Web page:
We’ve been shut down from COVID. But we’re starting back up and on September 1, or December 1 is going to be our three month immersion. So for this thing, we’ve been developing this thing called the seed eco-home. It’s in order to make affordable, ecological housing widely accessible. That builds on the tools that we develop, and just open source techniques, all kinds of things. But we’re actually starting to teach people how to build homes. That’s a definite good market. And we’re including the renewable energy, like the photovoltaics. In fact, seven kilowatts of that is a standard feature on all our homes. Yeah, anyway, but but you can get trained to actually – it’s like tech school, but more like visionary tech school, with a definite growth track. You can start with the three months to learn how to build, learn how to wield tools, and then get into, okay, let’s start learning how to design and then how to do enterprise around that. So that’s  a very explicit program where we’re training builders. Now, we call this event of the September event, it’s called a, Summer of Extreme Design Builds. So it’s got several tracks. One is the building, the house builders, but the other tracks are okay, let’s build tractors, CNC torch tables, renewable energy systems, and aquaponic greenhouses and more. You name it. Learn how to build anything. So if anyone wants to become unstoppable, and immortal in their productivity, join us for a year. Or start with a three months. Also, in that same time, we’re including short courses, which are 14 days for if you want to go through the whole process of how you build a house, and all the modules in this house I live in is actually, it’s modular. The panels are typically four by eight panels. So once again, like we talked about, how do you make that windmill last a lifetime? Build it modularly. Every part can be replaced. And that’s how this house is designed. And that’s how the house that we’re teaching about will be designed, is designed. But that’s what you can learn.

Jason Bradford  

Okay, so if anyone wants to find this, just search: Open Source Ecology, and you’ll get their website and they’ll be announcements on that.

Marcin Jakubowski  

Yes, right now you can sign up for our email lists. But as far as the actual announcements, we’re getting close here. In about a week we’re publishing that. So very early April we’re going to publish the formal announcement for the three month, the short courses. And also for people who just have a weekend and they want to get a taste of what this is like, how would you feel about building a house over a weekend? We do that. This house was built in five days with 50 people. We use swarm build techniques. So it’s a highly collaborative, group based build method based on open techniques and modular design. What does modular mean? It means that many parts can be made in parallel, and then assembled rapidly into place. And that’s how we can build our tractors in a single day. It’s crazy, this stuff works, technology works. Learn more about it.

Jason Bradford  

Well, thank you so much for your time. It’s fascinating to speak to someone who’s got that kind of optimism and skill set you do related to technology. So really interesting. And gives people with that kind of interest and desire an amazing outlet. So, thank you so much for all your work and I really appreciate having you here on Crazy Town.

Marcin Jakubowski  

Thank you, Jason.

Jason Bradford  

Thanks for listening to this episode of Crazy Town.

Asher Miller  

Yeah, if by some miracle, you actually got something out of it, please take a minute and give us a positive rating or leave a review on your prefered podcast app.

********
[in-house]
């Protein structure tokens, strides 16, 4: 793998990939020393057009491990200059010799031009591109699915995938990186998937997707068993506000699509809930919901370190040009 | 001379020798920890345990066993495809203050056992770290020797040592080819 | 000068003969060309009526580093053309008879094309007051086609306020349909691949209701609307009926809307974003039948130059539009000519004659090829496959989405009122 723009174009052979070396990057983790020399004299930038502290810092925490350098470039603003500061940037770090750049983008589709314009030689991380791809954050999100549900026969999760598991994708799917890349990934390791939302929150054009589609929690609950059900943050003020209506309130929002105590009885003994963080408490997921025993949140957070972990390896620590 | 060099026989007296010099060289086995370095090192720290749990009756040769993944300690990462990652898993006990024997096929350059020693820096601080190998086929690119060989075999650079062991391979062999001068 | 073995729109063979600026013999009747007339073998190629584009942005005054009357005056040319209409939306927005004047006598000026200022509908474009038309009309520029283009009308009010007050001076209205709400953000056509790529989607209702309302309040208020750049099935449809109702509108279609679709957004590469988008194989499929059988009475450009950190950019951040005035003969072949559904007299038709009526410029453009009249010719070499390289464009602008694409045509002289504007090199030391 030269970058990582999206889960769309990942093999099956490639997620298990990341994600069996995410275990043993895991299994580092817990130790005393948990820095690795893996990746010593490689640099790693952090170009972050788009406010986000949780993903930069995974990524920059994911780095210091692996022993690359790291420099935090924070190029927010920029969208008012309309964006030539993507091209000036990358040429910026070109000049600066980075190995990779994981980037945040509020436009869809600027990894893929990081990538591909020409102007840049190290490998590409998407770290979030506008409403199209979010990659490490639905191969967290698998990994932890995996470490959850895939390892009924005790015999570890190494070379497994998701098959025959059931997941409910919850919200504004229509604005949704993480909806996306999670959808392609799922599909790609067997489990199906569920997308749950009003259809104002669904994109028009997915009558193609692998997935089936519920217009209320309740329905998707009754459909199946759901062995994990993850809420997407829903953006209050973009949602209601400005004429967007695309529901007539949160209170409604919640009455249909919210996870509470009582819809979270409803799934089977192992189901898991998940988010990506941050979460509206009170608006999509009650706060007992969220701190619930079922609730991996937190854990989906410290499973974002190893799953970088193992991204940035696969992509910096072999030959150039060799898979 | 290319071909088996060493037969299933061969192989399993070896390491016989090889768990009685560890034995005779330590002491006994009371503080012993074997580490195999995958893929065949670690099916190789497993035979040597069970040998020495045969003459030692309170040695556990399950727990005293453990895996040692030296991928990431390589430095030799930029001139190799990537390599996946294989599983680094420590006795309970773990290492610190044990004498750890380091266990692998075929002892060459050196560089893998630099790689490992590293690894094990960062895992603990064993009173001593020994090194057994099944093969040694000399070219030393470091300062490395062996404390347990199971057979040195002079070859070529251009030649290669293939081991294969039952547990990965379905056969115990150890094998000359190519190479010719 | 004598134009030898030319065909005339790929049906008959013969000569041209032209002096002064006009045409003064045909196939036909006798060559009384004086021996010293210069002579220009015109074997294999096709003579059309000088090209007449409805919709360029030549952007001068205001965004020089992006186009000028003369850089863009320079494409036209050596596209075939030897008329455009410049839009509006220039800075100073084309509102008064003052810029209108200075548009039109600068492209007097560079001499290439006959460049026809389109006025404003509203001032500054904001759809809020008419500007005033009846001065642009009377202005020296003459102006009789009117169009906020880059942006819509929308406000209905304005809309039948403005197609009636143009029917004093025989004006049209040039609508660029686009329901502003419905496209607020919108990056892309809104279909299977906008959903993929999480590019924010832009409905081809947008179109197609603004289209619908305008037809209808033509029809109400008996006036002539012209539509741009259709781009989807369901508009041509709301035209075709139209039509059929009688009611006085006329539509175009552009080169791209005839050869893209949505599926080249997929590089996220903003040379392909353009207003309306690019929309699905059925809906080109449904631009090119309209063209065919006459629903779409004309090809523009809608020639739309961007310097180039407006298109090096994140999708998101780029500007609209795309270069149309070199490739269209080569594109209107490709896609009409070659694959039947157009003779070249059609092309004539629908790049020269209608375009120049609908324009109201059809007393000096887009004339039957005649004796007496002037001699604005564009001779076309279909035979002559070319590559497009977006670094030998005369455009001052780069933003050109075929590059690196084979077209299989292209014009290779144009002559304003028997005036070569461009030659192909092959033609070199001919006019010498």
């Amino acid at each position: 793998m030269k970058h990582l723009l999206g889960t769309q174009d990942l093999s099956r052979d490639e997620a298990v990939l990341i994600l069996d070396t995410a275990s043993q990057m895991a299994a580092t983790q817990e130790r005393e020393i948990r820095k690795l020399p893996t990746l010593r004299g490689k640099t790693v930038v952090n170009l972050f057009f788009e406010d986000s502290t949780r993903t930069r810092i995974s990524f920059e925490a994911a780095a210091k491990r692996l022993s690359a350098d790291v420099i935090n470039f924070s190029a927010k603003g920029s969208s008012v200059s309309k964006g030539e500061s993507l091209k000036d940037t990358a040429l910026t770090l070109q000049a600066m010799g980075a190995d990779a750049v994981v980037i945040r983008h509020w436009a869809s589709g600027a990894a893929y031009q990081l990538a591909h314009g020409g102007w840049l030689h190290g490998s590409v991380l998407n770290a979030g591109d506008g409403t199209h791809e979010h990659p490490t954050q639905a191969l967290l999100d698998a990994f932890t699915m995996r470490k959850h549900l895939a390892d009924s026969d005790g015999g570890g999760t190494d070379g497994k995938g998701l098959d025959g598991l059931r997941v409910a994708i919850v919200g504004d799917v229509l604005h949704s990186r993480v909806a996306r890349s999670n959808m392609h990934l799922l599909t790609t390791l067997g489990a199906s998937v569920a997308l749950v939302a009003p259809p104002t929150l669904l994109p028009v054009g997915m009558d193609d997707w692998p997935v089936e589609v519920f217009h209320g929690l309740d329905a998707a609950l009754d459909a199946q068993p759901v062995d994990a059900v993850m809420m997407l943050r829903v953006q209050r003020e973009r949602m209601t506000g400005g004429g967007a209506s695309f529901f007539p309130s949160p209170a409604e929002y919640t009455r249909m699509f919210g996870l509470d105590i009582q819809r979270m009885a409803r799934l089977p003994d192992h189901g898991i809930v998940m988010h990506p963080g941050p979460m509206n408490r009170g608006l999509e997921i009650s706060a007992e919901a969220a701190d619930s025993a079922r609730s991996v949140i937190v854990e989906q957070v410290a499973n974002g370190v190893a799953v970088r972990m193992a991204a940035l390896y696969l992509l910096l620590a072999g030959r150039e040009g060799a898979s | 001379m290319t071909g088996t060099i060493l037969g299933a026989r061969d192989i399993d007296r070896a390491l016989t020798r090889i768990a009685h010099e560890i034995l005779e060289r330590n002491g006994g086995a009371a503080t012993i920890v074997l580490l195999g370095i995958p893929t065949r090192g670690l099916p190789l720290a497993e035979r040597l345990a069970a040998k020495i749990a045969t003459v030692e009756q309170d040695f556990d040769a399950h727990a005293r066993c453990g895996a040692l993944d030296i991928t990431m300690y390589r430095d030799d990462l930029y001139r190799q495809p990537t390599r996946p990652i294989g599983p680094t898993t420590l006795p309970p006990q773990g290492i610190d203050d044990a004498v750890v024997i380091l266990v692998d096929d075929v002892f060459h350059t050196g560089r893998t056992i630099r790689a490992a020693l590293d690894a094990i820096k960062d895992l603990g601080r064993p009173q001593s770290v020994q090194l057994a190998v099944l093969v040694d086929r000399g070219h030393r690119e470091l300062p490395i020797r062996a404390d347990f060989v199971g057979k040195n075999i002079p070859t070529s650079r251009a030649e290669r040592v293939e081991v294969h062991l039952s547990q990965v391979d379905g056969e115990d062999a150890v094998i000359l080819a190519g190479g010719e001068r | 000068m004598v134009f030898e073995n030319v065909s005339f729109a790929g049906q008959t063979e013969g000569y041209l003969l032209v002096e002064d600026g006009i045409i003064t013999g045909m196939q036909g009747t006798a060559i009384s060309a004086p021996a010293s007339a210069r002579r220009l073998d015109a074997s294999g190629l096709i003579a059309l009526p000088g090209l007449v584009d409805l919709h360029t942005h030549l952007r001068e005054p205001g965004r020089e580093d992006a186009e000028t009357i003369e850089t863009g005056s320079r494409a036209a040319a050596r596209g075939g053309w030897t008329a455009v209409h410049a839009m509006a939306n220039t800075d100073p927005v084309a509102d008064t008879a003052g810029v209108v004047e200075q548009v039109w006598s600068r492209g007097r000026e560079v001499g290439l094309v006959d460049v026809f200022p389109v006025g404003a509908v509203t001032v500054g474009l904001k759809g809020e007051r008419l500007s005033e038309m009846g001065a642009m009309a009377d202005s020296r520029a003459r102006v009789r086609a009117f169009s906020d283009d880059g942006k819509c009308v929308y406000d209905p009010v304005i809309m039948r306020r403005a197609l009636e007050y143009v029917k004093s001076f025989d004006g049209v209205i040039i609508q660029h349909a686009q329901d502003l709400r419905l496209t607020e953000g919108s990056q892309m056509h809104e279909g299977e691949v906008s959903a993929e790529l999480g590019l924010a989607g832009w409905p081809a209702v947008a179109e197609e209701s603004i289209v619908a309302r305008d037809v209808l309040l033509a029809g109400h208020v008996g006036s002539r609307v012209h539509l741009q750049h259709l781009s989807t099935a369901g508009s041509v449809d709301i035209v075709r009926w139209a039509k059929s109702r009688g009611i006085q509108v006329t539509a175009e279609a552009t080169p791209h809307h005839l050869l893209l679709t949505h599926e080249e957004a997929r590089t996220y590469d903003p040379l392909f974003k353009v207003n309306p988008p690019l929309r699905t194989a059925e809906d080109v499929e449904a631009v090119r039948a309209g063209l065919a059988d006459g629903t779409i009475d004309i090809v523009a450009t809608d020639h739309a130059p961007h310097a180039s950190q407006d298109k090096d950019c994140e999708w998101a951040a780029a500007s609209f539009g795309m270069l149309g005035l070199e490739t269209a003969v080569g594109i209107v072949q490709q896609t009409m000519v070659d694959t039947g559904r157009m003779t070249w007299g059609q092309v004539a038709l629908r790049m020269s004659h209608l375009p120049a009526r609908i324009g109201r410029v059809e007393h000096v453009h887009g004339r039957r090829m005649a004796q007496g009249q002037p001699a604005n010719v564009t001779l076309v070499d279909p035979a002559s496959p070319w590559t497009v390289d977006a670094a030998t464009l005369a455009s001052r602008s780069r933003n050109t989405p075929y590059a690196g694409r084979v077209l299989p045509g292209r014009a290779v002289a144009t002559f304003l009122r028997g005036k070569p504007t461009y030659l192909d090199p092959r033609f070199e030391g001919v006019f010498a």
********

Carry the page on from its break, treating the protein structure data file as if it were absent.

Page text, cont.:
Rob Dietz  

And thanks to all our listeners, supporters and volunteers, and special thanks to our producer, Melody Travers.

Asher Miller  

Hey guys, I wanted to introduce a new sponsor today. It’s a company that we have just started working with. Their name is Tourplexity. 

Jason Bradford  

I’ve heard of them, they’re fantastic. 

Asher Miller  

What they do is they help create sort of custom tourism experiences. And so they reached out to us and we thought, you know, we’re coming out of COVID  here. People have been waiting, you know, to see the world again. You know, to travel around. Of course, our listeners, they feel guilty about traveling, burning those hydrocarbons. So they want to put it to good use if they’re gonna – 

Jason Bradford  

Yeah, it’s gotta be meaningful, right?

Rob Diezt  

They want a they want a primary experience, right?

Asher Miller  

So what we decided to do was to, you know, create a real experience that provides people with all the generalized knowledge that they need for the modern world around us. So, here’s the package:

Jason Bradford  

Okay.

Asher Miller  

Ready? 

Jason Bradford  

Yeah. 

Asher Miller  

400 trips around the world, okay. It’s only going to take you well, depends on how fast you want to do this. 6-18 years. 

Jason Bradford  

Okay.

Jason Bradford  

And you yourself, through this experience that they’ve created for you will get to build your own toaster,

Rob Dietz  

Toaster Quest: Worldwide Travel. 

Asher Miller  

Exactly, so all those 400 individual parts of the toaster that you talked about earlier, Jason, our listeners get to go in and find each of those individual elements. The raw materials. So they traveled to the source right? They have to smelt manufacture them somehow. 

Jason Bradford  

Yeah, mine –

Asher Miller  

Bring them back. Go to the next place. It’s like I said, it takes a little while.

Rob Dietz  

It’s like an Indiana Jones adventure. 

Jason Bradford  

This is brilliant. It’s frickin’ – 

Asher Miller  

It’s gonna cost about $120,000. 

Jason Bradford  

Can I use my miles? 

Asher Miller  

If you have enough miles, yeah. 

Jason Bradford  

Okay, that’s not that’s not a bad deal at all for what you’re going to get out of it because you’re gonna basically –  

Rob Dietz  

You’re gonna get a toaster. 

Jason Bradford  

Yes!

Asher Miller  

Thanks Tourplexity.